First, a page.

The Field Hospital: Covering parish life across the US

Mother helps her child touch the reliquary containing the relics of St. Maria Goretti at the Cathedral of the Holy Cross in Boston Oct. 5. The major relics, which are virtually all of the skeletal remains of the saint, known as the "patroness of purity," are on a U.S. "pilgrimage of mercy" this fall that will go to nearly 20 states. (CNS/Gregory L. Tracy)
This article appears in the The Field Hospital feature series. View the full series.

Editor's note: "The Field Hospital" is NCRonline's newest blog series, covering life in Catholic parishes across the United States. The title comes from the words of Pope Francis: "I see the church as a field hospital after battle. It is useless to ask a seriously injured person if he has high cholesterol and about the level of his blood sugars! You have to heal his wounds. Then we can talk about everything else. Heal the wounds, heal the wounds. ... And you have to start from the ground up."

"The Field Hospital" blog will run twice weekly on along with feature stories and news reports about parish life in the U.S. If you have a story suggestion, send it to Dan Morris Young ( or Peter Feuerherd (

Some 10,000 parishioners and others lined up at Our Lady of Good Counsel Church in Plymouth, Mich., outside Detroit, to view relics of St. Maria Goretti, the Italian saint who was murdered by her rapist, who later converted to the faith after seeing a vision of her in jail. The relics are currently on tour, including a visit to St. Peter's Church in Merchantville, N.J., a part of the Diocese of Camden. The relics were also exhibited at Sing Sing Prison in New York (Maria Goretti is considered the patroness of prisoners), and in parishes in North Carolina and Florida as well.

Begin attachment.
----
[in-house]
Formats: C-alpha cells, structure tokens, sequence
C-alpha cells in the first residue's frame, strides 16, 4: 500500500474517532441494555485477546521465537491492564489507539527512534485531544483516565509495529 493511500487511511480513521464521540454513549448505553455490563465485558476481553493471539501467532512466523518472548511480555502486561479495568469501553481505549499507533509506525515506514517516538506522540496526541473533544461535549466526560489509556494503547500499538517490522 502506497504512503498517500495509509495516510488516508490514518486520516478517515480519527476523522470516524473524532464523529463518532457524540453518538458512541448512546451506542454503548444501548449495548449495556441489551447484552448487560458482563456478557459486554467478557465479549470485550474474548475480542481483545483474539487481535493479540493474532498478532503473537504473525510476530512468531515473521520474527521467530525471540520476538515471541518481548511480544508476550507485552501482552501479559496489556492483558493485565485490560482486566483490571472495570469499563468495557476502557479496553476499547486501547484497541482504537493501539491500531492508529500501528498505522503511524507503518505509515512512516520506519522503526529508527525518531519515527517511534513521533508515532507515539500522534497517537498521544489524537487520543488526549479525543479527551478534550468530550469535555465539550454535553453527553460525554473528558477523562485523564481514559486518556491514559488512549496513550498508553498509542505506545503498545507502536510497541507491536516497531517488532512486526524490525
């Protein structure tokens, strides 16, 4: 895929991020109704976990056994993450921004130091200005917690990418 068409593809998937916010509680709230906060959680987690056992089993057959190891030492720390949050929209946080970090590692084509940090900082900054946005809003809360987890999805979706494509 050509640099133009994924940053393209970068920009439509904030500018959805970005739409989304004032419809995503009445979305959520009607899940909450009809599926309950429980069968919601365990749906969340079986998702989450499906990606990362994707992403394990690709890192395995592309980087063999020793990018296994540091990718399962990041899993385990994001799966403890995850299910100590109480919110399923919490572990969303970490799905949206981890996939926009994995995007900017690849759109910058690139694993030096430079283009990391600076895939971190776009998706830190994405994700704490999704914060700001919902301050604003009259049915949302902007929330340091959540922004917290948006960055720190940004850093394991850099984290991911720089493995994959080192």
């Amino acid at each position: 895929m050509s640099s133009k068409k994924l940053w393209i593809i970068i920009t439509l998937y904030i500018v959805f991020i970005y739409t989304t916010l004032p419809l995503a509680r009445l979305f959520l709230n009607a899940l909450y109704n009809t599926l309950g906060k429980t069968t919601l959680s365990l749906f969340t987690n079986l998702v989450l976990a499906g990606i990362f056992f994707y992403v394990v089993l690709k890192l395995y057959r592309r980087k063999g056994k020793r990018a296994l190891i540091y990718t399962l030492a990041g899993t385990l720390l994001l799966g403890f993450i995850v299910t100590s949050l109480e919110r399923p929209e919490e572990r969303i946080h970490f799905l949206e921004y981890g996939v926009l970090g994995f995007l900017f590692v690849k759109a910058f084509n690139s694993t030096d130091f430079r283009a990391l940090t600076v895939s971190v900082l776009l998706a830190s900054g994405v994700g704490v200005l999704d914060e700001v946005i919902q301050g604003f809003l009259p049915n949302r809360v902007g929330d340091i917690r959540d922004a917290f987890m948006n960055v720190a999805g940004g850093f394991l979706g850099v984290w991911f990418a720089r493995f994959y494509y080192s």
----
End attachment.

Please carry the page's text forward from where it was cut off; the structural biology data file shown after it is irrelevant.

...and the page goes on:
Never any shortage of stories like these, as Northeast and Midwest dioceses continue consolidation. Bayonne, N.J., in the Archdiocese of Newark and Pittsburgh:

Some 150,000 Adult Catholics continue to enter the church each year via the Rite of Christian Initiation for Adults. A study from Wake Forest University indicates that poorer parishes tend to use a traditional lecture approach to learning about the faith, while wealthier parishes engage new faith seekers in a variety of ways, including group discussions and Scripture sharing. 

The Guardian reports on the one majority white congregation affected by an onslaught of fires afflicting mostly African-American churches on the north side of St. Louis. The Shrine of St. Joseph suffered a recent fire, similar to those that affected six other congregations. Damage at St. Joseph was minor. Fr. Dale Wunderlich, pastor of the struggling church which was almost closed in an archdiocesan consolidation, organized a collection for the other congregations affected by fires in the community, as a sign of solidarity with fellow struggling Christians.

Cenacle Legal Services has joined with the Diocese of Venice, Fla., in an effort to provide working poor people with legal services. The project is housed at Epiphany Cathedral Parish in Venice.

Georgia Tech's Catholic Center recently celebrated its 30th anniversary with an announcement by Father Josh Allen, pastor, that it has received a $100,000 grant from the Lilly Endowment to promote vocation discernment to the priesthood, religious life and marriage for the school's Catholic students. According to the Fellowship of Catholic University Students (FOCUS), Georgia Tech is the second most active Catholic campus ministry center in the nation, surpassed only by Texas A&M.

[Regular Catholic press contributor Peter Feuerherd writes from Queens, N.Y.]

Join the Conversation

Send your thoughts and reactions to Letters to the Editor. Learn more here